The Atlantic Daily: Ramadan Violence, Clinton and the FBI, Jupiter’s Moons

Suicide bombers killed scores of people in multiple attacks, the presumptive Democratic presidential nominee escaped criminal charges, a NASA spacecraft made history, and more.  

Khalid Al Mousily / Reuters

What We’re Following

The Carnage in the Middle East: Suicide bombers attacked several cities in Iraq and Saudi Arabia over the weekend, killing dozens of people as Muslims were breaking their fasts in the last days of the holy month of Ramadan. The Islamic State claimed responsibility for some and is suspected in others; as Ramadan approached, the militant group instructed jihadists to kill so-called “infidels” en masse. The deadliest bombing occurred outside a busy shopping center in Baghdad; nearly 200 people were killed.

The Email Controversy Bigger Than Inbox Zero: The FBI concluded its investigation of Hillary Clinton’s secretive email practices while she was U.S. secretary of state and determined it would not recommend bringing criminal charges against her. The announcement is a huge win for the Clinton campaign as it heads to the Democratic convention this month, but the email controversy is sure to live on through the general election, wherein Donald Trump, the presumptive Republican nominee, will continue using it to portray Clinton as an untrustworthy candidate.

Jupiter’s New Electronic Moon: NASA spacecraft Juno officially entered the orbit of Jupiter last night, bringing humankind closer to the gas giant than ever before. Juno survived five years and 1.7 billion miles of space travel and a risky maneuver to settle into the planet’s orbit, where it will remain for the next two years, transmitting data and photos back to Earth. Before it got there, Juno captured footage of a never-before-seen phenomenon: moons circling a planet.


An Afghan boy jumps in for a swim at Qargha Lake in Kabul, Afghanistan. See more here. (Mohammad Ismail / Reuters)


“I'm supposed to be the grown up and that's kind of hard for me, I like being the kid.” —Althea Sherwood, a Ben & Jerry’s employee, on trying to relate to younger employees

“The Brexit vote has shown not only that the people of Texas should become an independent nation, but that it is 100 percent possible.” —Daniel Miller, who wants Texas to secede from the United States

“The thing is, the media still talks about us like we lost that war! I like to think my dead friends accomplished something.” —a Marine veteran of the Vietnam War

Evening Read

Should Prince’s tweets be in a museum? Sonia Weiser writes:

Should famous artists’ social-media profiles be saved? Archiving their digital materials would follow the tradition of old-school paper archives, the ones that are responsible for maintaining collections like hundreds of Emily Dickinson’s letters, notes from Mary Shelley that show her succumbing to a brain tumor, and F. Scott Fitzgerald’s working drafts and photographs. If journals, sketchbooks, letters, and scribbled-on napkins are venerated and kept for insights into great minds, there seems to be a case that tweets should be held onto, too. Then again, publicly accessible 140-character bursts can be so frivolous—and based so much on maintaining appearances—that they might seem like they don’t offer anything worth preserving.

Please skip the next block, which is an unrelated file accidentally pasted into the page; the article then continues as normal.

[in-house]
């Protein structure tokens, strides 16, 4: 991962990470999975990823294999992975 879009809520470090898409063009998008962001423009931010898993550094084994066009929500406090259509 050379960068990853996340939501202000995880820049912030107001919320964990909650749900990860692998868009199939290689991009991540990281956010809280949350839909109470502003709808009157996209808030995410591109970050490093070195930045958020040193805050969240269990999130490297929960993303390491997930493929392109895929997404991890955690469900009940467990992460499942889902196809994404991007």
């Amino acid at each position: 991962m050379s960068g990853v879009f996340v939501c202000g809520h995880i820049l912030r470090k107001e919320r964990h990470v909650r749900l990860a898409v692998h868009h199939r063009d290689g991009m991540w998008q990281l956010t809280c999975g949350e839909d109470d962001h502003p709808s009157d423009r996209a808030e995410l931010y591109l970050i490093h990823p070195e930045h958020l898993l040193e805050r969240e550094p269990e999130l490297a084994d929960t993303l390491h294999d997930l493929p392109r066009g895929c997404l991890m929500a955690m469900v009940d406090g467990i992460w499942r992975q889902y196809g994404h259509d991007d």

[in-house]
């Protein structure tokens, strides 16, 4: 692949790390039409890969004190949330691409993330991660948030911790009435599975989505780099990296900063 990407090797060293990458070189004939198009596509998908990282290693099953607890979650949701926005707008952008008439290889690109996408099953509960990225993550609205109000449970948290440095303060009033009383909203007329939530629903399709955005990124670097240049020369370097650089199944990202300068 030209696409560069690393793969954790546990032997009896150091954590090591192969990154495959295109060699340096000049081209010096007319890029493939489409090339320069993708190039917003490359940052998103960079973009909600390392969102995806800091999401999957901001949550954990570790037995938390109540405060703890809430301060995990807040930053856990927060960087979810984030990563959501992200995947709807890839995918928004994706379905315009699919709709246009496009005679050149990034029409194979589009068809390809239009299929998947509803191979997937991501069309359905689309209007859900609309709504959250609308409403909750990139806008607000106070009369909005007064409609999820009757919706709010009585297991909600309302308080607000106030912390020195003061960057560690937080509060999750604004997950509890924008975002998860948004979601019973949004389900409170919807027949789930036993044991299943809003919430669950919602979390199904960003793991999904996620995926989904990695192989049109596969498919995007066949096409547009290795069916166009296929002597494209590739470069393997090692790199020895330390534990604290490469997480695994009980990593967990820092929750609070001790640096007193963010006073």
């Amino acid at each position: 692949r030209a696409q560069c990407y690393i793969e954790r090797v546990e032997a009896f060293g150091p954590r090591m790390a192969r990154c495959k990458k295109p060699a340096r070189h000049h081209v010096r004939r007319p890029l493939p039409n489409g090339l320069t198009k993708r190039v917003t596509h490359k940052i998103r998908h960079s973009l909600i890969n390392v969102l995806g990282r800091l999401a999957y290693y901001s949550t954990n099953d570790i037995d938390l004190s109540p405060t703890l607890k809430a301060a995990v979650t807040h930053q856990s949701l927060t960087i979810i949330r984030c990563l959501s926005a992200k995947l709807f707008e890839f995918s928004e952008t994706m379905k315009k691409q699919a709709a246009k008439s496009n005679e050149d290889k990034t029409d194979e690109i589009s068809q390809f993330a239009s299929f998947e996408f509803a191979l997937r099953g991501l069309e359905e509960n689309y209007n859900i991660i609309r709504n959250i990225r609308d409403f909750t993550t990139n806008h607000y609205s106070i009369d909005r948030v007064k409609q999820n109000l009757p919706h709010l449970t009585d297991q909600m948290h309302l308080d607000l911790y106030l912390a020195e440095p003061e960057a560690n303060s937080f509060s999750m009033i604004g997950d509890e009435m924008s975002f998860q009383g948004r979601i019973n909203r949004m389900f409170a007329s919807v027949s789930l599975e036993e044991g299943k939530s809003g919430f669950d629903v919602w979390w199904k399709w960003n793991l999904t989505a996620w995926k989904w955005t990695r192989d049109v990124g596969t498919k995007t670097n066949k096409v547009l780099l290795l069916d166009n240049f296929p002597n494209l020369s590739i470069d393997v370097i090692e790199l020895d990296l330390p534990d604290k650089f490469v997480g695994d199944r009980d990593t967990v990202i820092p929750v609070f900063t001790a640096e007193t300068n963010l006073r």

In an archive, a writer’s correspondences are always separated from their manuscripts, business papers, and any other categories archivists create to organize their collection. The process prevents letters from being collated along with professional pieces. If tweets are to be considered as important as letters and the other kinds of casual scrawlings that end up exhibited in library or museum display cases, the medium still demands its own set regulations and expectations. Archivists now have the challenge of working through the kinks of determining digital material’s place among artists’ greater estates and settling on a feed’s value.

Continue reading here.

News Quiz

1. A Ku Klux Klan group is suing for the right to adopt a __________.

(See answer or scroll to the bottom.)

2. Some research suggests the trick for turning anxiety into excitement starts with __________.

(See answer or scroll to the bottom.)

3. On his first day in office, the president of __________ accused his police generals of corruption.

(See answer or scroll to the bottom.)

Reader Response

Why do some women fear pregnancy? A reader writes:

My story: I’m a 40-year-old woman, and I’ve only just come to decide that it’s time to be a mom. I don’t have the money to adopt, but I absolutely would if I could. I’m disgusted by being pregnant and terrified of giving birth. I’ve been pregnant before, more than once, and it felt like being invaded by a destructive alien force.

I would say that my phobia comes from the following experiences:

1. I’m a control freak. I’m a lawyer, alpha, eldest child, feminist, political activist, and conservator over my only sibling, who has DD. I fill with anxiety over mere annuals because I cannot STAND the idea of a stranger in my vagina unwantingly, without my guidance and oversight. I avoid them like the plague.

Keep reading here.


World’s largest radio telescope completed, New Horizons widened, Androids infected, Rio de Janeiro “super bacteria” discovered, fireworks show faked.